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By Scott Knopf | January 26, 2009

“Push” tells the story of Clareece ‘Precious’ Jones, a strong young woman who overcomes every odd life throws at her. Precious is poor, illiterate, overweight, and pregnant with her second child (both of whom were due to her own father’s sexual abuse). On top of that, her mother Mary (Mo’Nique) is one of the ugly and vile human beings to ever exist. She spews hate every time her lips part. Not only does she just stand by while her daughter is raped, she beats that same daughter for “taking her man.” Living a life that most people couldn’t even imagine, the tough-hearted and thick-skinned teen presses forward after each hit and becomes determined to makes something of herself despite her current situation. “F**k today” is her motto as Precious continues to look to the future instead of dwelling on the past or present.

Gabourey Sidibe is a force to be reckoned with. After being prompted to audition for the film, this collegiate theater actress made her film debut in one of the year’s best films, possibly the best. Donning the face of a warrior, Sidibe, who in real life is bubbly and humorous, transforms into this character so full of hurt and pain that she involuntarily trusts no one. The performance is so convincing that it’s jarring to realize that Precious is a fictional character. No disrespect to the women nominated for Best Actress this year, but one of you wouldn’t have received a phone call that morning if “Push” had come out a few months earlier.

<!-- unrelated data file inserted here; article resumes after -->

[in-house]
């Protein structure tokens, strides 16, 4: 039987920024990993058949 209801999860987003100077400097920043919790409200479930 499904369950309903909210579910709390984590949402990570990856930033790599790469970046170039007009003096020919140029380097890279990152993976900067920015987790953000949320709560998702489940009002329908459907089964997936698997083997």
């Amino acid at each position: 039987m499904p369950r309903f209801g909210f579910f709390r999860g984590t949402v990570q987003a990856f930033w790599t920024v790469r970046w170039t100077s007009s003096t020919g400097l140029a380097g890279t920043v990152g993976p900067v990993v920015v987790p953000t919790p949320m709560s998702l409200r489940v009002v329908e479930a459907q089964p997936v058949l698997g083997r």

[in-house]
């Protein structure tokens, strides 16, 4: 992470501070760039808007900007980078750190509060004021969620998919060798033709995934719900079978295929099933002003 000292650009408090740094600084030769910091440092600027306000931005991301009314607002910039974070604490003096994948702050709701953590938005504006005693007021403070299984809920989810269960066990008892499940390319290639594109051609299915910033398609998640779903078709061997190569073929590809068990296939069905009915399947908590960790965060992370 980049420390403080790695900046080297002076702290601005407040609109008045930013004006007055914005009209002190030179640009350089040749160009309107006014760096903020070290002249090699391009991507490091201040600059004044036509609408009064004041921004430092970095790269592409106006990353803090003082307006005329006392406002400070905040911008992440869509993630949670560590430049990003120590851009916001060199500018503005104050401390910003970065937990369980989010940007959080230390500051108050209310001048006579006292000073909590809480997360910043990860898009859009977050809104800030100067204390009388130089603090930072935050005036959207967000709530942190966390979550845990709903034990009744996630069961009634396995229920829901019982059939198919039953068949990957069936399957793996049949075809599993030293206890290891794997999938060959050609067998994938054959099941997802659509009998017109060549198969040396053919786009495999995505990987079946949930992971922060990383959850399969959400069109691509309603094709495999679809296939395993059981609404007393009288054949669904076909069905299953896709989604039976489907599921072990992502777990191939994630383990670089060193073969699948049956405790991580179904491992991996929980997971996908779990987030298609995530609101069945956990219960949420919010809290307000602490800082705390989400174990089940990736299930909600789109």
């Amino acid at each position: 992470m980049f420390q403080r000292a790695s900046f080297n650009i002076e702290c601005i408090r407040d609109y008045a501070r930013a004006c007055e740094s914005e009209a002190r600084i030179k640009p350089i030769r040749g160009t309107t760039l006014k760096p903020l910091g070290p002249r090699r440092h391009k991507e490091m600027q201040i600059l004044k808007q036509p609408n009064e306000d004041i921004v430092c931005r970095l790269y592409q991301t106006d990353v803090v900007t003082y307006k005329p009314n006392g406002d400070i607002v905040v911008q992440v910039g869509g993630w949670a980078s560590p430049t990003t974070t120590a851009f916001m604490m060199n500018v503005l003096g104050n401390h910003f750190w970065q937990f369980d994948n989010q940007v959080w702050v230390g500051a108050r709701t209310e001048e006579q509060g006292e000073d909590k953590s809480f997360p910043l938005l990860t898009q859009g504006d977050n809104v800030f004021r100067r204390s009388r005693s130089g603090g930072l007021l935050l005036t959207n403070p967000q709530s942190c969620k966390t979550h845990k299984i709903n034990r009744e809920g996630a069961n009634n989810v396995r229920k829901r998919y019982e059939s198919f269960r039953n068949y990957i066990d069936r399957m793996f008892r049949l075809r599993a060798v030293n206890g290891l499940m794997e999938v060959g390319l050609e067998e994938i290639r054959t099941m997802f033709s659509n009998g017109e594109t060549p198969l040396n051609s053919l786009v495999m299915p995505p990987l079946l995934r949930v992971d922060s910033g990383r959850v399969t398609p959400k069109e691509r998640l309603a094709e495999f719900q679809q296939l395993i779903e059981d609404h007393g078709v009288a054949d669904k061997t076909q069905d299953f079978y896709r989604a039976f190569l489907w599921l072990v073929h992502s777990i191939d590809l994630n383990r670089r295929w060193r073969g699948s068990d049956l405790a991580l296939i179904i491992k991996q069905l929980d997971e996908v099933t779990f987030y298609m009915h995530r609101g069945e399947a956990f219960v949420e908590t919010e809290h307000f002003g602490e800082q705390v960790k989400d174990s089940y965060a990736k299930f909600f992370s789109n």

Lee Daniels (who also made 2005’s “Shadowboxer”) did the unthinkable when he cast the film’s supporting roles. First, he brought on a comedian, Mo’Nique, to play the wretched villain. Then he cast two singers (one of whom “won” a Worst Actress Razzie Award) to play substantial characters. Lenny Kravitz plays a nurse who bonds with Precious after she delivers her baby and Mariah Carey plays a social worker who swears to help the standoffish teenager.

Daniels’ casting choices were inspired because every single person who shows up on screen from the leads to the bit players all does their part to strengthen “Push.” The two actress’ performances deserve special attention especially. Carey is almost unrecognizable in her role and ends every doubt about her acting chops that “Glitter” (2001) set in place. Mo’Nique’s performance as the abusive mother is untouchable. Thankfully, she got the praise she deserved when she won the Special Jury Prize for Acting Award at the 2009 Sundance Film Festival, just one of three awards given to “Push” during the ceremony.

“Push” also took home both U.S. Drama trophies making it only the third film in the festival’s history to win both the Grand Jury and the Audience awards. With its brutally honest depiction of life with abuse to its inspirational themes and messages, Daniel’s film deserves to be seen. He has been quoted as saying that he just wants to “tell my truth” and it’s clear that “Push” is a part of that truth.

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